This research investigates the widening gap between architects and clients and the associated problems in the management of their relationship. Drawing theory from sociological and psychological perspectives, it demystifies the architect-client relationship by providing an account of how the profession's endeavour to maintain social distinction by creating silent boundaries around itself has led to an increased distancing between the architectural community and those clients not trained as professional architects. It raises several questions: to what extent can the boundaries between the architect and client be blurred? What is it about some relationships that are an enabler for success? Are there characteristics that underpin successful relationships? Using the narrative enquiry approach, eight in-depth interviews were conducted across five case studies of successful architect-client relationships, revealing ways in which clients effectively dealt with uncertainties on projects. The findings demonstrate that successful architect-client relationships are characterized by client learning and that over the course of the relationships architects supported clients to learn new skills, helping them overcome difficulties faced on projects. One of the most significant outcomes is that it demonstrates the potential of facilitating client learning to contribute to the development of successful architect-client relationships.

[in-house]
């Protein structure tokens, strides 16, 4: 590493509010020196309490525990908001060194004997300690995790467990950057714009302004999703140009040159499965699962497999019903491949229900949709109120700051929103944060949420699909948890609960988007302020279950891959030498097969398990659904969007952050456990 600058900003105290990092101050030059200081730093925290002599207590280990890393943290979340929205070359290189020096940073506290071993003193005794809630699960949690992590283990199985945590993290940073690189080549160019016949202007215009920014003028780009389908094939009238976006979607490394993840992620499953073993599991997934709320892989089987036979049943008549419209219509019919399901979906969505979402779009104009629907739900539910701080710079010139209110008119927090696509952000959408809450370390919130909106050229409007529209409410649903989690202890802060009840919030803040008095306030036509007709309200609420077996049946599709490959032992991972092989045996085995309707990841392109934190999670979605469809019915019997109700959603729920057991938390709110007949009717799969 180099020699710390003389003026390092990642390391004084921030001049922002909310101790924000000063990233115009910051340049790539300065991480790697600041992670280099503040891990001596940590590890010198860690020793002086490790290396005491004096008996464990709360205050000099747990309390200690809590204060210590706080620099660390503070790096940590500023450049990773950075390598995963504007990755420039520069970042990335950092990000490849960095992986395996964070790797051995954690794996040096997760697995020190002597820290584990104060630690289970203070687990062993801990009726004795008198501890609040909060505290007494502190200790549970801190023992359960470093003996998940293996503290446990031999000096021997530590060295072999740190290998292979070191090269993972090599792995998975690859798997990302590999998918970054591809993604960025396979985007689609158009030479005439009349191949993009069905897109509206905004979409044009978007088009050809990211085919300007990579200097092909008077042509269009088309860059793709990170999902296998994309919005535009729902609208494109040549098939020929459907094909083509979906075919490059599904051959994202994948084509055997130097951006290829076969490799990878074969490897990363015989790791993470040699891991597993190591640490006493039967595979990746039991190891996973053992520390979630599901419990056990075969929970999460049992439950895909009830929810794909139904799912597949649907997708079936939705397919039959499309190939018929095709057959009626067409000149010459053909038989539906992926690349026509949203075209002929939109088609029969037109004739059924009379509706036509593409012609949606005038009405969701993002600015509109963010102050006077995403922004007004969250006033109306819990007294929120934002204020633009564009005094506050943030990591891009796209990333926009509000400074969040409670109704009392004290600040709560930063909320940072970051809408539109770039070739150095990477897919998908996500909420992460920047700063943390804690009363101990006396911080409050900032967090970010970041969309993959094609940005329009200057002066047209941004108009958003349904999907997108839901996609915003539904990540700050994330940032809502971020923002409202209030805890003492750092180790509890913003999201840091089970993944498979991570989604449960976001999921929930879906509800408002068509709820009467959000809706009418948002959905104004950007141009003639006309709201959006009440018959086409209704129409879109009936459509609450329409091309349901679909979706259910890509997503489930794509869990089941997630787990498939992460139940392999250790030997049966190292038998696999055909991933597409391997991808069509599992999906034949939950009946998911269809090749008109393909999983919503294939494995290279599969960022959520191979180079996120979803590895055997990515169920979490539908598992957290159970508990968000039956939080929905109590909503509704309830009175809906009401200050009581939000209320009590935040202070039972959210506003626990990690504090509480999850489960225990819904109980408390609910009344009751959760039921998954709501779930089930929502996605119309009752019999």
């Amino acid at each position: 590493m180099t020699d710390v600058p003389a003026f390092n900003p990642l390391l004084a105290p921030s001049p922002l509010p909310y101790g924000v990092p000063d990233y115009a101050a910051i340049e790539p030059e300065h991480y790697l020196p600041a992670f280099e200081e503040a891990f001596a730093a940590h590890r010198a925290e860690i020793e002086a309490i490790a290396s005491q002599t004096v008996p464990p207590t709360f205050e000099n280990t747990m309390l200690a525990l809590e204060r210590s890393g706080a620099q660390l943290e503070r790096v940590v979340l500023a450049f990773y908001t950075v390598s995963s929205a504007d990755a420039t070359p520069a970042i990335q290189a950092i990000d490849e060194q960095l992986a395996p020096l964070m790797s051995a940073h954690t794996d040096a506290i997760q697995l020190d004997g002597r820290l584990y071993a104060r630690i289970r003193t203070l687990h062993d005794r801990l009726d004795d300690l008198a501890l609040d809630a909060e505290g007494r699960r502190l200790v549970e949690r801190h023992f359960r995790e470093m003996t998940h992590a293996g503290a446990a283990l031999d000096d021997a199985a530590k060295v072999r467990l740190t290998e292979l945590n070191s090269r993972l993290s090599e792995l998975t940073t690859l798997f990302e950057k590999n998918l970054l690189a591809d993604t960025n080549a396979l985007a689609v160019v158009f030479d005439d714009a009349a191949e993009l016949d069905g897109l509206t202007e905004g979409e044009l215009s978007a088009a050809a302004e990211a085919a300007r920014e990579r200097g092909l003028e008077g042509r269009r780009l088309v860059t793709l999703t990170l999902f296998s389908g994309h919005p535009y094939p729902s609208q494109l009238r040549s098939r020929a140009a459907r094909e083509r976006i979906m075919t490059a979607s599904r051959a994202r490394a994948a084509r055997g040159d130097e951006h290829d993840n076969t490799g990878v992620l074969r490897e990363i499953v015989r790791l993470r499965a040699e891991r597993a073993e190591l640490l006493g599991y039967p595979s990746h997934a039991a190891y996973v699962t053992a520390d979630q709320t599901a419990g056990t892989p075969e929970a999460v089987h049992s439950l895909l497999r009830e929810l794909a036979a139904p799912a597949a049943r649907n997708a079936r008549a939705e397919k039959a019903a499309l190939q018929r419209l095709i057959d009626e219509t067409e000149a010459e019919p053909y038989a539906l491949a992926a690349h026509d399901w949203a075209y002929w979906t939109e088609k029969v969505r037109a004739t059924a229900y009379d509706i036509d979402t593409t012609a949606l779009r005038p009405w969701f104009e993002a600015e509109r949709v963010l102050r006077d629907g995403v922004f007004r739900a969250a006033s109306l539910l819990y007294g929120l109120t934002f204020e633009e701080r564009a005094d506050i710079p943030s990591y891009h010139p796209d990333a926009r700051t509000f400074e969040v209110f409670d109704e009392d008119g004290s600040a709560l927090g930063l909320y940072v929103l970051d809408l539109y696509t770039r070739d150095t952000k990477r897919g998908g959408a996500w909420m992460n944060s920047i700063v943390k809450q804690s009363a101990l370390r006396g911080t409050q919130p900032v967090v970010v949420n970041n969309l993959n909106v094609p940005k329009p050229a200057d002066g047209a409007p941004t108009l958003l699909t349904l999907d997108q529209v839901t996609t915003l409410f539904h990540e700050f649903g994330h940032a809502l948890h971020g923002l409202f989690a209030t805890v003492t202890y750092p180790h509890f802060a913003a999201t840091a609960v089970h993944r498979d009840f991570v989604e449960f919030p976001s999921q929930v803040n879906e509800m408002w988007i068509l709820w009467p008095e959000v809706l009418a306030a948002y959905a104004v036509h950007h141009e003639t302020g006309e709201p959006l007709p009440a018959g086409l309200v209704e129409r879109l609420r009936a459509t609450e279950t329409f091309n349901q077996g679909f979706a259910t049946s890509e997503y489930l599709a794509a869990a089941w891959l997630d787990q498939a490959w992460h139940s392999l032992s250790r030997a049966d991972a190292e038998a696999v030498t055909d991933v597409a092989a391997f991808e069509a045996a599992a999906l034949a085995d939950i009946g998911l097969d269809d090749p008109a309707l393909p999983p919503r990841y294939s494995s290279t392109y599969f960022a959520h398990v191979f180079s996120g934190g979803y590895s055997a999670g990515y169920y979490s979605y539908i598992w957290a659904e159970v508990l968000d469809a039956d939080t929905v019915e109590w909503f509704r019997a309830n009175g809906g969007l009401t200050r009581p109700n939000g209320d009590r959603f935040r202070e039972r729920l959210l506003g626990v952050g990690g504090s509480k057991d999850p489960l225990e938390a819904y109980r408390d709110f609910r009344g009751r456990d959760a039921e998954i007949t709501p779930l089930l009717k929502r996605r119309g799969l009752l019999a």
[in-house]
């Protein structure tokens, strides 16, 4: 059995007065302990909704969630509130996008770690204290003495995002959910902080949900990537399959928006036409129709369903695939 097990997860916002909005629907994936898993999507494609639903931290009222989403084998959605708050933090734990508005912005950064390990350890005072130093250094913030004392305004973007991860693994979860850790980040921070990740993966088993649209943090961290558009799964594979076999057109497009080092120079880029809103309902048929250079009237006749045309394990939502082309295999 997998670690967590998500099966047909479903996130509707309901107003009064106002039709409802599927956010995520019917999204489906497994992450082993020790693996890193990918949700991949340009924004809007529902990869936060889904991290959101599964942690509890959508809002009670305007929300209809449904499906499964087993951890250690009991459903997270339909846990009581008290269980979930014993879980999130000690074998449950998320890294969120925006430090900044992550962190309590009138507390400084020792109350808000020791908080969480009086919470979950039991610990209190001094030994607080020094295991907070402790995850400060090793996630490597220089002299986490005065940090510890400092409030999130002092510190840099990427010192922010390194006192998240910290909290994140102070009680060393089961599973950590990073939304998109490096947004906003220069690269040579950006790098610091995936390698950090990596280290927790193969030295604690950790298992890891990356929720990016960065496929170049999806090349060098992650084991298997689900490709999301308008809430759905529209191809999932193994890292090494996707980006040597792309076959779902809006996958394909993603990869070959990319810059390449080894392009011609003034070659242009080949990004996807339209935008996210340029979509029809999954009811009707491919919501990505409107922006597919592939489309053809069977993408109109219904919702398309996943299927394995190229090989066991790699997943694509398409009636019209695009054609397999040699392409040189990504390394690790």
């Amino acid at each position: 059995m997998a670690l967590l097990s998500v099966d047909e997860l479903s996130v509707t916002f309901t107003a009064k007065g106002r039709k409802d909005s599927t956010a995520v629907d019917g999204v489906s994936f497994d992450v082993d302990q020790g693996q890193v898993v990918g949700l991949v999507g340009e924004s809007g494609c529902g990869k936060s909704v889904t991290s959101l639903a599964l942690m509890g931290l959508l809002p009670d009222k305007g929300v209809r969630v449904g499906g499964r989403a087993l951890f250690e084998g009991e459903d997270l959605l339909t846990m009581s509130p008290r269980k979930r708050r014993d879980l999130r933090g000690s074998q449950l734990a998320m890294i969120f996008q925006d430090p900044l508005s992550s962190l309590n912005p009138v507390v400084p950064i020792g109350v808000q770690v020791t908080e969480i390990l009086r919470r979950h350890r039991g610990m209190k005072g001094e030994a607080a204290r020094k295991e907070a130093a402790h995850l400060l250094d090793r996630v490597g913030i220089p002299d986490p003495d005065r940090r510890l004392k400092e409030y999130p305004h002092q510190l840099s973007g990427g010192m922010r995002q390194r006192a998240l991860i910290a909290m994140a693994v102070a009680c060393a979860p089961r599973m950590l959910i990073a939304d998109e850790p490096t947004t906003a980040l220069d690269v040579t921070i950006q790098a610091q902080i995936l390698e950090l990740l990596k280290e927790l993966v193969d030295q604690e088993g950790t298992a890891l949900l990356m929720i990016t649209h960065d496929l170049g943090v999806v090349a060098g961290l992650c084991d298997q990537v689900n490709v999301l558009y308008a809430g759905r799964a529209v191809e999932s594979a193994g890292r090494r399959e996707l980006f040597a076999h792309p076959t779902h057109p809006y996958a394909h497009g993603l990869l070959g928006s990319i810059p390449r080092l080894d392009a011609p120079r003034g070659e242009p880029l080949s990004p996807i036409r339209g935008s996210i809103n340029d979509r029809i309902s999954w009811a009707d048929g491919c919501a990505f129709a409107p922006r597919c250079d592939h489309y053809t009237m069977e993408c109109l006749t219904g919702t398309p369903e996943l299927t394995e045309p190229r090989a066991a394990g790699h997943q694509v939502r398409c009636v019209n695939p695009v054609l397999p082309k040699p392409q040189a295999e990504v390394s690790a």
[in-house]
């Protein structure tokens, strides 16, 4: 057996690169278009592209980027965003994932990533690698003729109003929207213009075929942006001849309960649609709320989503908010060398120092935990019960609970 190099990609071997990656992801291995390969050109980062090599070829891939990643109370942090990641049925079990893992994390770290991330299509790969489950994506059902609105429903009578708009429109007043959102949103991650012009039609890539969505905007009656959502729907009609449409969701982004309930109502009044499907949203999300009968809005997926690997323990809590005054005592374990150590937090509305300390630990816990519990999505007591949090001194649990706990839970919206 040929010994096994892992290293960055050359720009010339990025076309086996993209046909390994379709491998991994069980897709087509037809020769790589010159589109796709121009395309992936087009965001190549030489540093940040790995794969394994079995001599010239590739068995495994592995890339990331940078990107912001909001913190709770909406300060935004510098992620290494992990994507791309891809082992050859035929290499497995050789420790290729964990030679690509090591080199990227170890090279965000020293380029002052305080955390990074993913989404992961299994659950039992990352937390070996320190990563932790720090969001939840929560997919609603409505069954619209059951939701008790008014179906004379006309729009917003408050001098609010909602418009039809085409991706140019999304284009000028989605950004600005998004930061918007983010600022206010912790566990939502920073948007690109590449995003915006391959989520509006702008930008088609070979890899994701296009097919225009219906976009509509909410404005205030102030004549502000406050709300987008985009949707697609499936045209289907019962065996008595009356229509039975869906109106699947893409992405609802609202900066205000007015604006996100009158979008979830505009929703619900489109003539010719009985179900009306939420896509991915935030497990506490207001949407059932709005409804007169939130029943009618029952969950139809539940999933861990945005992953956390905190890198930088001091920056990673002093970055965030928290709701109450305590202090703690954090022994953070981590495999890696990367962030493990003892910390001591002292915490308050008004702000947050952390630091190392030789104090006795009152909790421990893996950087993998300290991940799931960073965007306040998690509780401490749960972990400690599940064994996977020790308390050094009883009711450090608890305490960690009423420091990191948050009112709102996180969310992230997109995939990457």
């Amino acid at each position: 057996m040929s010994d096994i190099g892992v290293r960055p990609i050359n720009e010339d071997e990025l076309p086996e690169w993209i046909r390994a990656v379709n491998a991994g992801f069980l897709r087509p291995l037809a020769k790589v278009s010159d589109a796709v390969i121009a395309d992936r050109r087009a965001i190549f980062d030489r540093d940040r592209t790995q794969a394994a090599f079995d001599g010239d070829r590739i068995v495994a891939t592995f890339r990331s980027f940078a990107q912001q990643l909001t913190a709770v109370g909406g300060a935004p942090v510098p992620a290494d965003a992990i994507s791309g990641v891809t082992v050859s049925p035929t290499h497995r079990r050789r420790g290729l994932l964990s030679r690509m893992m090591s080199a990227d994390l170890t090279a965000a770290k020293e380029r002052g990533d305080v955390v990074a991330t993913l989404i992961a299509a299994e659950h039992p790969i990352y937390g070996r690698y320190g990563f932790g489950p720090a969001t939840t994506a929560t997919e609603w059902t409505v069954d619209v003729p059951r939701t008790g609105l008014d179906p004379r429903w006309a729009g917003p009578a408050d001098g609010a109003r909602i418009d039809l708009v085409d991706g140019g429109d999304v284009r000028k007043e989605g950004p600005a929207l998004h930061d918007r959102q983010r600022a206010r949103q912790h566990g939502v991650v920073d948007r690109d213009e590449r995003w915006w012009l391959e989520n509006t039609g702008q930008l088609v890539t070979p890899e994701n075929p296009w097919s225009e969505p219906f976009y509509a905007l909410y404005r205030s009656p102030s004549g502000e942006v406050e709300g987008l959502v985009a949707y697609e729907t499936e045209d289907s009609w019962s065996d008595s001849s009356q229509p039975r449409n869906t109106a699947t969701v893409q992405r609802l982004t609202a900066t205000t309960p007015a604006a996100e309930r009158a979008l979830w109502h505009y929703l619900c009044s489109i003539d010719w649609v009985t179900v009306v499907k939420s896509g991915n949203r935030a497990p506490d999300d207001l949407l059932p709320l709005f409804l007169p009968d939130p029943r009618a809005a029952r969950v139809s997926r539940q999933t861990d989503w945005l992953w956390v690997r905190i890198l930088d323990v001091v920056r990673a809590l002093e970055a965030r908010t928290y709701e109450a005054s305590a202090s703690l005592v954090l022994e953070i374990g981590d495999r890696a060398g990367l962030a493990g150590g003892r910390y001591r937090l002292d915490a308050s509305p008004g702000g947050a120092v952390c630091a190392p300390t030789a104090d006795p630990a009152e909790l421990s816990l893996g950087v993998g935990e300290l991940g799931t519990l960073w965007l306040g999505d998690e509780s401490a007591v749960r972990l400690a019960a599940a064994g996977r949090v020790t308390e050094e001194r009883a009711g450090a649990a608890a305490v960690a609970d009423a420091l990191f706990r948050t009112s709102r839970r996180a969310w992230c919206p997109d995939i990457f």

- Architect-client relationships
- Case studies
- Client behaviour
- Client management